As I was reading John Boyne's new novel, word came through of the murder of journalist Lyra McKee in Derry. She was 29, gay and at a very good place in her life. In the days following her death, her ‘letter to her 14-year-old self’ was circulated widely, it’s worth recalling the opening.

"Kid, it’s going to be ok. I know you’re not feeling that way right now. You’re sitting in school. The other kids are making fun of you" and she goes on: " It’s not nice. And you can’t ask an adult for help because if you did that you’d have to tell them the truth and you can’t do that. They can’t ever know your secret."

That was Lyra’s struggle, it was John Boyne’s struggle too as he grew up in an Ireland where homosexuality was still illegal, and I have no doubt that most trans teenagers could also identify with Lyra’s words.

Listen - John Boyne talks to Ryan Tubridy:

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This book is written for young adults, just as The Boy in the Striped Pyjamas was, and while it may lack the subtlety of that book, My Brother’s name is Jessica packs a powerful punch at times. It tells the story of the Waver family - Mom, the over-ambitious politician, Dad, her sidekick and their two sons Jason and Sam, the 13-year-old narrator. Jason is the stereotypical handsome 17-year-old boy, the best footballer in the school with the prettiest girlfriend.

However, the narrative changes when Jason tells Sam the following: ‘I don’t think I’m your brother at all, in fact I’m pretty sure I’m your sister’. Cue family uproar as the various members try to come to terms with this news and the impact it will have on them all.

Now some people never got beyond the title, accusing Boyne of 'misgendering' and 'deadnaming' (we’re all on a learning curve here). He is well able to defend himself on that, but to illustrate how he has presented the story, let me quote two passages…

First off, here’s Sam, sharing a room with Jason on a family holiday (we don’t yet know that Jessica is the name she has chosen):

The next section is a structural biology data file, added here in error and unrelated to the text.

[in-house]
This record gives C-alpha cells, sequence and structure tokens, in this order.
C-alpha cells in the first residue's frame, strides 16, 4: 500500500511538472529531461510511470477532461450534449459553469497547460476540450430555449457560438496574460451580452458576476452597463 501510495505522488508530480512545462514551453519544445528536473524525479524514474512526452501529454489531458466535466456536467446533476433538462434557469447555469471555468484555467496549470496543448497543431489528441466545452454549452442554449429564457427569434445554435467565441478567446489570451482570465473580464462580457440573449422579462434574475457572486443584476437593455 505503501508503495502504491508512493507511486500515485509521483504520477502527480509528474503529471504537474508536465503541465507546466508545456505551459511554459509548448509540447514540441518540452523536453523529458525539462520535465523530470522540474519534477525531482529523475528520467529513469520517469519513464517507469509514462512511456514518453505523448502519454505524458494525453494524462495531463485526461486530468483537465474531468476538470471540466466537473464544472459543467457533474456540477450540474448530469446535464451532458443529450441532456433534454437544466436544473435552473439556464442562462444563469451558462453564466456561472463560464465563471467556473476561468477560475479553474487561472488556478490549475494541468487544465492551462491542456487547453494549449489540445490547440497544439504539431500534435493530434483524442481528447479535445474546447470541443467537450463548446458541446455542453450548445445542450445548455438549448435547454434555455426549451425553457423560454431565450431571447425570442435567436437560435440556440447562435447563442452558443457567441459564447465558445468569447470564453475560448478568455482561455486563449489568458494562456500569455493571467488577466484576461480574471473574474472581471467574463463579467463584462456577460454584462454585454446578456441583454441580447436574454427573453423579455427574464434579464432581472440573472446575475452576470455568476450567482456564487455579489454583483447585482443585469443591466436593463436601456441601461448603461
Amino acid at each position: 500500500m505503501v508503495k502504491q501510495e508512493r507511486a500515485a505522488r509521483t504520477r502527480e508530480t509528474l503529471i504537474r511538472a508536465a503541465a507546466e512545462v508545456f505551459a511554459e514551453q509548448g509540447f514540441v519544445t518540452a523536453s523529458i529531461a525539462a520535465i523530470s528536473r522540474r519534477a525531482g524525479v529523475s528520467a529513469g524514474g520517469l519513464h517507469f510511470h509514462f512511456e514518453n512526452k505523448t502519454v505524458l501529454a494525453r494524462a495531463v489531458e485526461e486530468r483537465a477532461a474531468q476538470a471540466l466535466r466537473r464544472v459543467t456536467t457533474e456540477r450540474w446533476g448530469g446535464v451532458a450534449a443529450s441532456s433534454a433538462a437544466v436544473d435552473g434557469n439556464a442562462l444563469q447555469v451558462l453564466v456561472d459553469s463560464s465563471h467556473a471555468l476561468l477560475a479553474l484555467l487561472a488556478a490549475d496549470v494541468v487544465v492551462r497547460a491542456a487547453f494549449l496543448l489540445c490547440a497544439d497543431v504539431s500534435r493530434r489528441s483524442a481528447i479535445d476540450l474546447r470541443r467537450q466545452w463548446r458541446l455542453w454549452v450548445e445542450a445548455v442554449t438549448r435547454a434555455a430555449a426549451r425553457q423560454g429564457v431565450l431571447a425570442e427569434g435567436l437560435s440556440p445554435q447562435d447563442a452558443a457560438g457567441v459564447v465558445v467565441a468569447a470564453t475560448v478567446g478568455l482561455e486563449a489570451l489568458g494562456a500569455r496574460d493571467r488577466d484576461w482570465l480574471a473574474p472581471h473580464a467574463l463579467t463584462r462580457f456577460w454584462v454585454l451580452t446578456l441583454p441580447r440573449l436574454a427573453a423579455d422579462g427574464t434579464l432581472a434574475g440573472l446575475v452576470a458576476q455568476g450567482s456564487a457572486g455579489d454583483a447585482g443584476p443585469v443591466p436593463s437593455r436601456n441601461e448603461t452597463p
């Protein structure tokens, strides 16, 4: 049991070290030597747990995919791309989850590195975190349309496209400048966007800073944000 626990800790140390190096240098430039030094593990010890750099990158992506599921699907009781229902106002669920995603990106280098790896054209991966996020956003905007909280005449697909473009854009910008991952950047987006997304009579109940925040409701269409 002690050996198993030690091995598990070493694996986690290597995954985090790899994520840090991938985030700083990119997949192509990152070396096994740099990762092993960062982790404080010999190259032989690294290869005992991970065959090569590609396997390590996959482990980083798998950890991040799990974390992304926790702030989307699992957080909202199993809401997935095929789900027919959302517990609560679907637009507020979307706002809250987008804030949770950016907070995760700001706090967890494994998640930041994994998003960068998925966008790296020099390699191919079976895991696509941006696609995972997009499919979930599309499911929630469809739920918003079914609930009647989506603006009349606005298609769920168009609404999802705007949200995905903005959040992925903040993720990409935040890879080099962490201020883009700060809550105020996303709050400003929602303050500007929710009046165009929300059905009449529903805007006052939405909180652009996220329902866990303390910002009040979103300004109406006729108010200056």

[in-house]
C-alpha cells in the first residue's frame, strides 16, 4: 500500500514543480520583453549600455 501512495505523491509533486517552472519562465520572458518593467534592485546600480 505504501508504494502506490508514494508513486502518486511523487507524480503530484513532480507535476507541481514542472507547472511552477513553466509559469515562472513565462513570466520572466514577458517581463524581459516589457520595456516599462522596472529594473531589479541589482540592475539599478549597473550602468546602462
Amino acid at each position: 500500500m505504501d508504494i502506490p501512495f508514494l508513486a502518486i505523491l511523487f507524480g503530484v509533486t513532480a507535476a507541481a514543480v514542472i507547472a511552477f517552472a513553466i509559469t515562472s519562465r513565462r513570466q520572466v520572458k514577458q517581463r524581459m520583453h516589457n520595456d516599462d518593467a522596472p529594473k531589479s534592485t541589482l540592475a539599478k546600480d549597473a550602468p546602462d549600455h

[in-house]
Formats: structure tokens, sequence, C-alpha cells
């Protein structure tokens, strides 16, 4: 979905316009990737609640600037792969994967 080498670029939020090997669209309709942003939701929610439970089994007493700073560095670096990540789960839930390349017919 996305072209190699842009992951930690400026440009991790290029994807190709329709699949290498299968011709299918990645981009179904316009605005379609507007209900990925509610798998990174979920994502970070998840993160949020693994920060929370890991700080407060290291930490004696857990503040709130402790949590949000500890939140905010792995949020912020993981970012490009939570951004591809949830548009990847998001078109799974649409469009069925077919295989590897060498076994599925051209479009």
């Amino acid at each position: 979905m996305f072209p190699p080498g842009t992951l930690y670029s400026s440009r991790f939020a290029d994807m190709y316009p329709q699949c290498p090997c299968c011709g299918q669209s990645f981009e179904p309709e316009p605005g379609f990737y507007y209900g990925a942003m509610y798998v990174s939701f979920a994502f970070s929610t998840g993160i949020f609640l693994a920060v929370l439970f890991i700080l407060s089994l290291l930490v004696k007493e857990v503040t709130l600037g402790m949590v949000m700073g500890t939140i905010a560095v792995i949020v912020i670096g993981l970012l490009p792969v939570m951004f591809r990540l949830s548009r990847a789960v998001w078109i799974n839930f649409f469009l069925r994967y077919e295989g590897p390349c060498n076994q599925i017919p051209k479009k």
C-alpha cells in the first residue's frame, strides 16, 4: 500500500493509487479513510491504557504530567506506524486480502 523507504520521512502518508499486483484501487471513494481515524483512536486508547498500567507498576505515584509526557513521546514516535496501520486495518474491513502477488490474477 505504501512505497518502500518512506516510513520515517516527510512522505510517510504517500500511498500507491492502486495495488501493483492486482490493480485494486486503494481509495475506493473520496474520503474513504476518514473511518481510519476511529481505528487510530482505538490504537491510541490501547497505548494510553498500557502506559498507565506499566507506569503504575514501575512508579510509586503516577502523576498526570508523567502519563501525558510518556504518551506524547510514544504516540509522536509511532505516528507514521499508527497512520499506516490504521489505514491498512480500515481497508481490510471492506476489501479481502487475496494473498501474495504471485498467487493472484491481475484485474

After a few minutes I changed the sound of my breathing to make it seem like I was asleep. But the problem with pretending to be asleep is that you can’t look up when you hear someone opening another beer, and another, and another after that and then falling down into the bed to the sound of their tears…..

And here’s Jason explaining to a doctor:

I was born a boy but for as long as I can remember, I’ve believed there was some sort of mistake made. By God or whoever. It’s as if the body that I have is not the one that I’m supposed to have. The truth is I’ve always believed that I’m actually a girl. I’ve bottled those feelings up for all my life and never spoke about them until recently….. Right now every day I live as Jason feels like twenty-four hours of dishonesty. And I don’t want to be a dishonest person.

I think this 256-page novel can help start conversations, and (hopefully) lead people onto transgender authors. The fact that Boyne is a well-established writer will ensure a greater audience. And he’s still a wonderful wordsmith...

...I walked past the sequence of football team photographs that stretched all the way back to before the First World War, where the boys wore haunted expressions and had dark, unhappy eyes as if they knew their lives were about to be cut short...